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Monday 19.03.2018 | Name days: Jāzeps

Latvia reports second lowest birth rate since 1998

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Baltic news, News from Latvia, BNN.LV, BNN-NEWS.COM, BNN-NEWS.RULast year reported the second lowest birth rate since 1998 – 19.2 thousand (18.4 thousand in 1998). This happens at a time when death rates are still exceeding births and the net migration is negative. Consequently, it causes unfavourable trends in the age structure of population, with the residents’ aging continuing in Latvia, similarly as in Europe.

Since 2000, the number of children and teenagers (aged 0 – 14 years) has declined by 121.6 thousand (on average by 12.2 thousand per year), and their share in the overall population has dropped from 18.0% in early 2000 to 13.7% in early 2011. However, due to temporary birth rise observed during the past years, this decrease is slowing down. In 2000, the number of children and teenagers shrunk 18.3 thousand, while last year it fell only by 2.6 thousand, according to the Central Statistical Bureau data.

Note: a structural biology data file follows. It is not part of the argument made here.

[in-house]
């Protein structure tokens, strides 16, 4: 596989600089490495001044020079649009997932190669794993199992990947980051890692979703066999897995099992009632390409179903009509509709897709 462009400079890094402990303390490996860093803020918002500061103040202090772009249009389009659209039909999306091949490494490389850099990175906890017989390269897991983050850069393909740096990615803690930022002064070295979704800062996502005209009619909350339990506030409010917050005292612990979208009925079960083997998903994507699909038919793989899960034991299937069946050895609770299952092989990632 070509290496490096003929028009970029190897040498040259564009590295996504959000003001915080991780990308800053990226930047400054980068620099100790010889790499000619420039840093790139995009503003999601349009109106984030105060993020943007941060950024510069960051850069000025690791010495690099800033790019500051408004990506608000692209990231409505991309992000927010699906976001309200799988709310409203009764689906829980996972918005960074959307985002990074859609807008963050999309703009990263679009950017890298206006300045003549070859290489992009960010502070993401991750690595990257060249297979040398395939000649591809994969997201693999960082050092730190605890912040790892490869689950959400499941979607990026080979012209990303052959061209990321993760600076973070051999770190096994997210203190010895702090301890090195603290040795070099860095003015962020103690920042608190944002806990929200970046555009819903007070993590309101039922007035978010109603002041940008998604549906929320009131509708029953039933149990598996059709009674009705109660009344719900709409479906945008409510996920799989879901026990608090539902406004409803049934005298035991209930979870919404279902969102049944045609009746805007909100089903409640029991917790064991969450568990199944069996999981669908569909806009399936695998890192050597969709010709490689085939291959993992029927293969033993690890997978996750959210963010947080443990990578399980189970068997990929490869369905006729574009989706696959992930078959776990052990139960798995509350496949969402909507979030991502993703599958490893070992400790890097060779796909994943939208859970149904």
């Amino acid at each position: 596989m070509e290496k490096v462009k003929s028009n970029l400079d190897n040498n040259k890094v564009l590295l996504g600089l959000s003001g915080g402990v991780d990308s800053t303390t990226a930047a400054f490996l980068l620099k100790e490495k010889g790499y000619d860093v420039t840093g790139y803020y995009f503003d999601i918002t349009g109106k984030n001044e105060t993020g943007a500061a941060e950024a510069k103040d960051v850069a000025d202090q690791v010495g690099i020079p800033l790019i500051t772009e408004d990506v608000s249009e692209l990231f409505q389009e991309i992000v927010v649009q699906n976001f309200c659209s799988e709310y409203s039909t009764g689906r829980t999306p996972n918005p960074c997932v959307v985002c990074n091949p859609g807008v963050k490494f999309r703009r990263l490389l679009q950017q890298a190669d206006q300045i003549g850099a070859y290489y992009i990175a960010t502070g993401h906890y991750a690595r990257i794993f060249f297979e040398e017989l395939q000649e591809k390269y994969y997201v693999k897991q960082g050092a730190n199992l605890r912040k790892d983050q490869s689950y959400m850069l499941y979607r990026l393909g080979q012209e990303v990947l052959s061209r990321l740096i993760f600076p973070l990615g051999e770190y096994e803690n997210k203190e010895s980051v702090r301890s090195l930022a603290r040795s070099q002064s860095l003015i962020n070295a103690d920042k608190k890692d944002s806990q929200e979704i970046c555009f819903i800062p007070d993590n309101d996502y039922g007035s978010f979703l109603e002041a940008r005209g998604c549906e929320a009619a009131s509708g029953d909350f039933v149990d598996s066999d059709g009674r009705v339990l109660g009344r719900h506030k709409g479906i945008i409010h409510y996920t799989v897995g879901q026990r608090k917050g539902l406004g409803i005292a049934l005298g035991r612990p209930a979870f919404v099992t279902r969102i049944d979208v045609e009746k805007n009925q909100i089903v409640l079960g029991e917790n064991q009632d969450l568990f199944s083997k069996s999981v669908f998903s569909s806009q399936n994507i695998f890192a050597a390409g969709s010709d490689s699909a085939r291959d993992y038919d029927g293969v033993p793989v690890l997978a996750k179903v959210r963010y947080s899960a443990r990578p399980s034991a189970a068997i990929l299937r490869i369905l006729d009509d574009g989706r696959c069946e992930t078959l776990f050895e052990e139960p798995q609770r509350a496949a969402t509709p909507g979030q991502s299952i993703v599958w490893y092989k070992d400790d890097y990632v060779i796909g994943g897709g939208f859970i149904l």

Moreover, the share of population aged 15 – 64 years has grown 1.7 percentage points since 2000. Nevertheless, the number of residents aged over 65 years rose by 33.8 thousand during this period, and their share in the overall population has climbed from 14.8% to 17.4% or by 2.6 percentage points.

After analysing the population number by gender, it is possible to conclude that in 2010 the number of males aged under 14 years exceeded the number of females by 2.2%, while the number of females prevailed 2.7% in the age group 15 – 64 years. However, in the age group over 65, the number of females is 35% higher than the number of males.

Since 1993, the share of children and teenagers in the demographic burden has been lower than the share of residents of pension age, as birth rates went down, while death rates and the migration of working age population increased. In early 2011, the number of residents of retirement age per 1000 population of working age was 1.5 times higher than the number of children and teenagers.

In 2010, the share of children and teenagers reduced in all 27 European Union (EU) countries. An even larger drop than in Latvia (4.2%) was only observed in Lithuania (5.2%) and Cyprus (5.9%). Also, the share of elderly people (aged 65 and over) was up 1.8% in the EU. Latvia posted the fourth highest increase (2.5%) in this age group after Slovenia (2.6%), Malta (2.7%) and Germany (4.4%). The number of population aged 15 – 64 has surged in majority of EU member states, except Denmark, Greece, Italy, Germany, Netherlands, Portugal, Finland, Slovenia, Spain and France.

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